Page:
This isn't the first time Brady has restructured his contract, is it? As memory recalls,
Brady did the same thing last year and the same thing happened: fans and the media got all
gushy. Brady restructured his contract and almost doubled the guarantee money
in the deal to $57 million. Whew! That's what you call taking one for the team!
Guaranteed money is the only thing that's important to players because NFL contracts,
unlike those in the other major sports, are not guaranteed. If they get hurt, they won't be
getting a dime outside of the guaranteed money they already received.
In the "restructuring" of his deal last year, Brady got a signing bonus of a whopping $30
million in which every nickel is guaranteed. He'll pick up the last of it sometime in 2015.
In this day of age where every stone is turned over and the fine line of each and every
contract is dissected, there hasn't been a single number-crunching analyst who has come
up with the amount of money Brady has "given back" to the Patriots through these
restructuring deals.
Why? Because Brady hasn't given anything back. Does any athlete or regular person for that 
matter give the company they work for anything for free? Exactly.
Boston fans were mad at Jon Lester because he didn't take the Red Sox "hometown" discount.
Right, and you would've left an extra $30 million on the table just to please everyone else.
That's absurd and so is the notion Brady "sacrificed" so much for the good of the team.
Why do you think he keeps agreeing to restructure his deal so often? Because there is
something in it for him. It's how business and contract negotiations work. You want
something for me, you have to give me something in return. It's as simple as that.
Peyton Manning has a clause in his contract that he receives a $2.5 million bonus every time
he restructures his contract. Imagine that? Joe Flacco, Aaron Rodgers, and Andy Dalton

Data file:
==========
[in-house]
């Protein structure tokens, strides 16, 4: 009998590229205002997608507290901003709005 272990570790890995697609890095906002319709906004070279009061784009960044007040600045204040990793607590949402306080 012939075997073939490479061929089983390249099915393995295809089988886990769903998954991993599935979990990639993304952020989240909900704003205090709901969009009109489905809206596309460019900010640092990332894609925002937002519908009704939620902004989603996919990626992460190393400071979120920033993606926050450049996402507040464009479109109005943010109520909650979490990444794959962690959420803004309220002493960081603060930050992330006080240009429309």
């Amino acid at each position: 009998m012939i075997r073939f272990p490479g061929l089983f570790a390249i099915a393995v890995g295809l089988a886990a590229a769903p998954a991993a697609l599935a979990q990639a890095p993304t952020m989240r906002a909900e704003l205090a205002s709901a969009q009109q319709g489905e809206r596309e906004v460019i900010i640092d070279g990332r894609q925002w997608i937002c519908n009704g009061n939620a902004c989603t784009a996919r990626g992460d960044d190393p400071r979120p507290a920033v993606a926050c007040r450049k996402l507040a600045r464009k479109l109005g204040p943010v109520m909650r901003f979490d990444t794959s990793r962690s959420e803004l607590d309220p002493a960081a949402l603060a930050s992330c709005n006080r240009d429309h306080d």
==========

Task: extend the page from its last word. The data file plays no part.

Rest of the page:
have similar clauses in their contracts. They all signed deals worth over $100 million.
It all looks great in the headlines and sounds impressive to the fools on sports radio, but
there is little chance any of these quarterbacks will ever see all that money in their bank
account. It's all about the guaranteed money and it never gets to be triple digits.
Contracts are  restructured or a player gets released because he won't take a pay cut or
has much of a chance to stay around through the duration of the deal. It's how all those
contracts are set up.
Yes, Tom Brady is the ultimate team player, but it's because of what he does on the field
and in the locker room. It has nothing has to do with his restructuring of his contract. He
has been handsomely rewarded for doing so and hasn't lost a dime in the process.
And did you ever wonder why the Patriots, the most secretive organization in all of sports,
would turn in the restructured deal to the NFL as the playoffs are set to begin? What is the
rush? There is a method to their madness in every single thing they do. It could be
to take the pressure of the rest of the team or Robert Kraft just wanted to shine the light
on his golden boy.
Whatever the case, the Patriots golden boy has been well taken care of by the golden goose.

Sunday, December 28, 2014